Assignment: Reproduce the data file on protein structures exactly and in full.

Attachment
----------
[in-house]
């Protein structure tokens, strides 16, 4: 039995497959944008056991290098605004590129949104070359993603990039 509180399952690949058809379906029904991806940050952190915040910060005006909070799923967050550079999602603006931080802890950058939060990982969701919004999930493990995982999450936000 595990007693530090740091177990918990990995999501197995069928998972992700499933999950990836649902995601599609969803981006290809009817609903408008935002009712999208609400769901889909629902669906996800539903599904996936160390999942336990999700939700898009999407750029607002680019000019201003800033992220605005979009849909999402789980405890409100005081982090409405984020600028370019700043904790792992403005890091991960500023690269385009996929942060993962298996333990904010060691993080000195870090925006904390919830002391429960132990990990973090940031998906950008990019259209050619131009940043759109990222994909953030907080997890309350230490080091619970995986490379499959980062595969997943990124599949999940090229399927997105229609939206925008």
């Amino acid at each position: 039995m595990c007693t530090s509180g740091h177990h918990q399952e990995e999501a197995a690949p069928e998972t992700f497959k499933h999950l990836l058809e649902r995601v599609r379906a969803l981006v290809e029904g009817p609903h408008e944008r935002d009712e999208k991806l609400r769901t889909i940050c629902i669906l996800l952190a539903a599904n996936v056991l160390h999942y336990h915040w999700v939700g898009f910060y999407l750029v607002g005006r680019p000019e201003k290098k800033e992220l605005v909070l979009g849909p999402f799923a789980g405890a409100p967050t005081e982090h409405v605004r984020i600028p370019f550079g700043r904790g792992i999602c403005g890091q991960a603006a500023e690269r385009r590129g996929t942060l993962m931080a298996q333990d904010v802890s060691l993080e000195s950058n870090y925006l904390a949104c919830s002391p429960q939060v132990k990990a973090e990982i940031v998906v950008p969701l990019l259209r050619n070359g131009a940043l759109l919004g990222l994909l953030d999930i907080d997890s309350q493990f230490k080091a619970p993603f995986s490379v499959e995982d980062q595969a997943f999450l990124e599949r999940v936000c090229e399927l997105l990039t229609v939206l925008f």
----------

[in-house]
């Protein structure tokens, strides 16, 4: 039995497959944008056991290098605004590129949104070359993603990039 509180399952690949058809379906029904991806940050952190915040910060005006909070799923967050550079999602603006931080802890950058939060990982969701919004999930493990995982999450936000 595990007693530090740091177990918990990995999501197995069928998972992700499933999950990836649902995601599609969803981006290809009817609903408008935002009712999208609400769901889909629902669906996800539903599904996936160390999942336990999700939700898009999407750029607002680019000019201003800033992220605005979009849909999402789980405890409100005081982090409405984020600028370019700043904790792992403005890091991960500023690269385009996929942060993962298996333990904010060691993080000195870090925006904390919830002391429960132990990990973090940031998906950008990019259209050619131009940043759109990222994909953030907080997890309350230490080091619970995986490379499959980062595969997943990124599949999940090229399927997105229609939206925008």
């Amino acid at each position: 039995m595990c007693t530090s509180g740091h177990h918990q399952e990995e999501a197995a690949p069928e998972t992700f497959k499933h999950l990836l058809e649902r995601v599609r379906a969803l981006v290809e029904g009817p609903h408008e944008r935002d009712e999208k991806l609400r769901t889909i940050c629902i669906l996800l952190a539903a599904n996936v056991l160390h999942y336990h915040w999700v939700g898009f910060y999407l750029v607002g005006r680019p000019e201003k290098k800033e992220l605005v909070l979009g849909p999402f799923a789980g405890a409100p967050t005081e982090h409405v605004r984020i600028p370019f550079g700043r904790g792992i999602c403005g890091q991960a603006a500023e690269r385009r590129g996929t942060l993962m931080a298996q333990d904010v802890s060691l993080e000195s950058n870090y925006l904390a949104c919830s002391p429960q939060v132990k990990a973090e990982i940031v998906v950008p969701l990019l259209r050619n070359g131009a940043l759109l919004g990222l994909l953030d999930i907080d997890s309350q493990f230490k080091a619970p993603f995986s490379v499959e995982d980062q595969a997943f999450l990124e599949r999940v936000c090229e399927l997105l990039t229609v939206l925008f």